KU-MU border war was a family affair

It hard for me to imagine a world in which the three or four times the University of Kansas plays the University of Missouri in football and basketball each year is not a huge occurrence.

Maybe that?s because this Jayhawk was nurtured by Tigers.

My late father and former Tiger mother (who converted to KU-ism) are what you could call border jumpers. Spending the first 20-plus years of their respective lives in either Nodaway County, Mo., or Columbia, Tom and Barbara Giffin moved to Eureka, Kan., in the early 1970s.

Having recently graduated with a master?s degree from Mizzou, Tom had obtained employment with the Kansas Department of Fish and Game (now Wildlife and Parks) and was the Fall River area fisheries biologist.

The young couple assimilated to the Kansas way of life (somewhat) and began to meet new people, but these people were different than they were used to. Instead of yelling Mizzou-RAH and donning antlers on game day, they engaged in waving the wheat and ?the most annoying chant they had ever heard.?

Tom, having grown up a Missouri fan, knew what this ?nonsense was all about? and was able to maintain his Tigerness.

Barbara, however, had never been exposed to the traditions of KU and was still young in her Mizzou fandom. Her father, Lloyd, was a Tiger fan, but was more interested in the activities of the local Northwest Missouri State University Bearcats.

She considered herself a Missouri fan because she had been to several Tiger football and basketball games with Tom during his college years, but was slowly being corrupted by her Jayhawk-loving health-care co-workers at the Greenwood County Hospital.

Thinking back now, I could see the conversion before my eyes as a youngster and think my older brother and I were also a cause.

My parents divorced when I was in the seventh grade and my mother headed for mecca (Lawrence) after a couple years. She wanted to be close to her sisters in Kansas City and was looking for more opportunities than a small community offered, but didn?t want to live in a metropolitan area.

She began working at Lawrence Memorial Hospital and quickly became a Jayhawk. Barbara said she became a KU fan because ?it was the thing to do in Lawrence.?

Now she is a season-ticket holder for the Kansas women?s basketball team and does not miss a men?s contest on television. She is a little down on the football team, but after Saturday, I think we are all a little worried.

For my father, Norm Stewart was the man and Missouri basketball was a must. If he couldn?t get the game on satellite, he would drive from Eureka to Topeka to watch the games at his college roommate?s house.

I was a KU fan, but in love with the game of basketball and would frequently go with him.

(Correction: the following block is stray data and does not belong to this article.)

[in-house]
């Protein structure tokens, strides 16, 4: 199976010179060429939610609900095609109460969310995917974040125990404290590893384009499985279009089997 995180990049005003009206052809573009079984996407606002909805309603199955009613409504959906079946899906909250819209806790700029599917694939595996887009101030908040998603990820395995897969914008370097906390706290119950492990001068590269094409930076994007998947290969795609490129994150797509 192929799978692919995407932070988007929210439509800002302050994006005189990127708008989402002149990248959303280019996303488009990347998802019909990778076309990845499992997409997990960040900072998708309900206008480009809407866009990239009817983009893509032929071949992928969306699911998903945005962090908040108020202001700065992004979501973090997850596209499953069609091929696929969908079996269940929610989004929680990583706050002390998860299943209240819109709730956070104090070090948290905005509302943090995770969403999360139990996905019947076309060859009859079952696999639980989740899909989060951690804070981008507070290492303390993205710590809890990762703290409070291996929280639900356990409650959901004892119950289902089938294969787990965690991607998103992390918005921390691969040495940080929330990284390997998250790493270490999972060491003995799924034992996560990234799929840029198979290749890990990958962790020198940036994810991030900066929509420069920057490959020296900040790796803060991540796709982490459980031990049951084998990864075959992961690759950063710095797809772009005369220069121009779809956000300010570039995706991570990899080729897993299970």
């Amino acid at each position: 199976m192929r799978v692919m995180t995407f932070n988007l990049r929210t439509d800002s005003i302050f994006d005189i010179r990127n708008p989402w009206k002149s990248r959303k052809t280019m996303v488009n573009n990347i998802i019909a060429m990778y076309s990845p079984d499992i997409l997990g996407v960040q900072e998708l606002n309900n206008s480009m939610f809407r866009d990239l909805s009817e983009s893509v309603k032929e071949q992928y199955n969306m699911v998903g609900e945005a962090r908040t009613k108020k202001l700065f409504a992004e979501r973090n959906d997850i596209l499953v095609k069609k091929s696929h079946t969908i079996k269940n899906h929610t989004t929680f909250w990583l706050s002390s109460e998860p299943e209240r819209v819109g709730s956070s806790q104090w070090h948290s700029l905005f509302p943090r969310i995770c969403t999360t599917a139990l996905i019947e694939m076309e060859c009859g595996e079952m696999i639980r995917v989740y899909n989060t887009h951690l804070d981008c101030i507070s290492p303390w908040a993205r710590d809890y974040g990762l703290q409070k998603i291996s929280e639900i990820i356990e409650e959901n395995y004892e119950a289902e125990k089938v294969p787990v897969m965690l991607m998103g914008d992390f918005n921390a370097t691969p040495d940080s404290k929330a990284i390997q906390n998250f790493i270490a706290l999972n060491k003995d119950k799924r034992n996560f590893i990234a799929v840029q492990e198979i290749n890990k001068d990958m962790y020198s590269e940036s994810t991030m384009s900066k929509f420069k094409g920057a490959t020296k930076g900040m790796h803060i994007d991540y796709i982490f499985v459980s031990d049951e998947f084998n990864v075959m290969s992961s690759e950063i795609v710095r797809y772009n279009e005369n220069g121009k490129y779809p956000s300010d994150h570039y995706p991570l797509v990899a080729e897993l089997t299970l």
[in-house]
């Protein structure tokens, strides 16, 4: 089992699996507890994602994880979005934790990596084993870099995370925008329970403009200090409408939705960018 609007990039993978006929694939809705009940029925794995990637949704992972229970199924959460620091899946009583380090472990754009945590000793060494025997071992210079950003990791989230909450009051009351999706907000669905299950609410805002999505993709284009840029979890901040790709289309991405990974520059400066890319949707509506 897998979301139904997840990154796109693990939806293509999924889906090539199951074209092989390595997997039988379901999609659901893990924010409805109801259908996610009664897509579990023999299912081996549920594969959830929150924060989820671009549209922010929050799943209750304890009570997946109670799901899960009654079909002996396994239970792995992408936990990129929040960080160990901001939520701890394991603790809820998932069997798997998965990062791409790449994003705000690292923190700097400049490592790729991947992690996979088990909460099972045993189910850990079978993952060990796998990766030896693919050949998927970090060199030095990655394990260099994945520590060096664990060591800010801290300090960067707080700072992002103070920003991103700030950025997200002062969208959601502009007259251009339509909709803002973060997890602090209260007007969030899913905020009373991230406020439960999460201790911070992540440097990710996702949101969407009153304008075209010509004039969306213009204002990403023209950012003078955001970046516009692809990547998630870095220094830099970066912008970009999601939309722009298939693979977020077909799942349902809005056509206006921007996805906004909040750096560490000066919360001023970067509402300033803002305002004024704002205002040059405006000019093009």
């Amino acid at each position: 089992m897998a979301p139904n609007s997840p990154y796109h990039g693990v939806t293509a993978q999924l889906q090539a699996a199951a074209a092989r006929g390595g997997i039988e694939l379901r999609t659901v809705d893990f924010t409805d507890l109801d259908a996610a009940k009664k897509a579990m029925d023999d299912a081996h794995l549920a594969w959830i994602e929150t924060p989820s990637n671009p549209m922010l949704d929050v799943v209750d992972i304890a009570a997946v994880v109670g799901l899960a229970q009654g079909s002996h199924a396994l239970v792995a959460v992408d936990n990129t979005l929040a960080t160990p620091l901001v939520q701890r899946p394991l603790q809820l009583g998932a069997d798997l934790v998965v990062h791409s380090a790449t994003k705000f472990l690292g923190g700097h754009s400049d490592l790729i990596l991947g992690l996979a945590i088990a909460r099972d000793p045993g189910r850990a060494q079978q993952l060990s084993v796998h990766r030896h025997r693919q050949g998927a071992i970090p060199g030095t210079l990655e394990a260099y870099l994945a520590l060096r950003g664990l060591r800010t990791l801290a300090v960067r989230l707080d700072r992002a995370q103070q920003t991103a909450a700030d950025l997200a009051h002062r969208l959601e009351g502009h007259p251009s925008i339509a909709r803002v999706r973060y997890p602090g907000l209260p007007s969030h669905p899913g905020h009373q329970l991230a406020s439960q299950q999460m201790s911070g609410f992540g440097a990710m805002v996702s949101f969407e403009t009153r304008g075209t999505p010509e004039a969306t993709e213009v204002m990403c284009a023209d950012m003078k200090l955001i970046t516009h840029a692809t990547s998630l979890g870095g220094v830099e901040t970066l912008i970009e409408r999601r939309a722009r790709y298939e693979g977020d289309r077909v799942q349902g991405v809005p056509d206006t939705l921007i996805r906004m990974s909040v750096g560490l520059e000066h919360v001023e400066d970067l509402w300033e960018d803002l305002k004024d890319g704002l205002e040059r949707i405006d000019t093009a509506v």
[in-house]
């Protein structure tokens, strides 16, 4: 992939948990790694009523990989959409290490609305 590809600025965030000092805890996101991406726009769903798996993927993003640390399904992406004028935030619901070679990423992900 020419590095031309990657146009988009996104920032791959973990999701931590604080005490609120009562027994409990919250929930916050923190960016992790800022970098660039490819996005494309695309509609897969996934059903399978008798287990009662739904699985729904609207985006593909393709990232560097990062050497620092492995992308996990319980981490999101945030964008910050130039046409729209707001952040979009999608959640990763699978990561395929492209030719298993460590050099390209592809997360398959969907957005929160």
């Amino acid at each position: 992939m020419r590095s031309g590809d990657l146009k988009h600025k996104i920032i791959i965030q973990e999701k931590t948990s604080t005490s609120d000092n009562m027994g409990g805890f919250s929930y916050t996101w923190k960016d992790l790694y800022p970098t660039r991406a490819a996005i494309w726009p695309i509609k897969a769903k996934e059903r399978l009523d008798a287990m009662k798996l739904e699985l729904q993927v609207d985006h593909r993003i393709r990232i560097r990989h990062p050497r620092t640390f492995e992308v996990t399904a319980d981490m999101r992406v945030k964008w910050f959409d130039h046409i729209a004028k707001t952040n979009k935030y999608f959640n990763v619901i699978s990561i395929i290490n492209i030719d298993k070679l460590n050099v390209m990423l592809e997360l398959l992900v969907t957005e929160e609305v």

I enjoyed the best of both worlds, watching not only the exploits of Danny Manning, Milt Newton, Adonis Jordan, Richard Scott, Kevin Pritchard, Mark Randall, Alonzo Jamison, ?Downtown? Terry Brown, Steve Woodberry, Jacque Vaughn, Raef LaFrentz, Paul Pierce, Jerod Haase and Billy Thomas, but also Derek Chievous, Doug Smith, Jevon Crudup, Anthony Peeler, Melvin Bookout and Travis Ford.

I never did like Jason Suther?land.

I even went to Missouri?s basketball camp one year and KU?s the next. I learned more at the KU camp. While at the Missouri camp, I did get to meet Stewart. He didn?t hold against it me that the I was from Kansas.

My dad was a firm believer in rooting for the Big Eight no matter what, so he would root for KU against anyone but Mizzou. But during the Border War, it was no holds barred. We would insult each other, argue over calls, laugh at each other and bet chores on the games.

Usually I would be enjoying victory while Tom scrubbed the dishes, but there were a few times I was up to my elbows in Palmolive.

When I was in junior high (1992), Dad surprised me with tickets to Missouri at Kansas in Allen Fieldhouse. Kansas was highly ranked and featured a young Roy Williams. Kansas was playing for the Big Eight title.

Missouri had a future NBA veteran in Anthony Peeler.

Peeler exploded for 43 points in the contest but the team play of Kansas was too much as the Jayhawks won the contest, 98-89. The game was listed as the No. 14 memorable moment in fieldhouse history by the Lawrence Journal World on Nov, 21, 2007.

Before and during the game, my father was the victim of discrimination. When he parked, he was charged extra because of his Missouri sweatshirt. When he went to sit down, he was crowded to the aisle while I was let in. He watched the game on a TV in the concourse.

Throughout the rest of his life, my father and I continued to butt heads on border-war game days, but the old man eventually converted as well.

A victim of pancreatic cancer at age 57, one of the dying Tiger?s last wishes was to give his body to cancer research at the University of Kansas.

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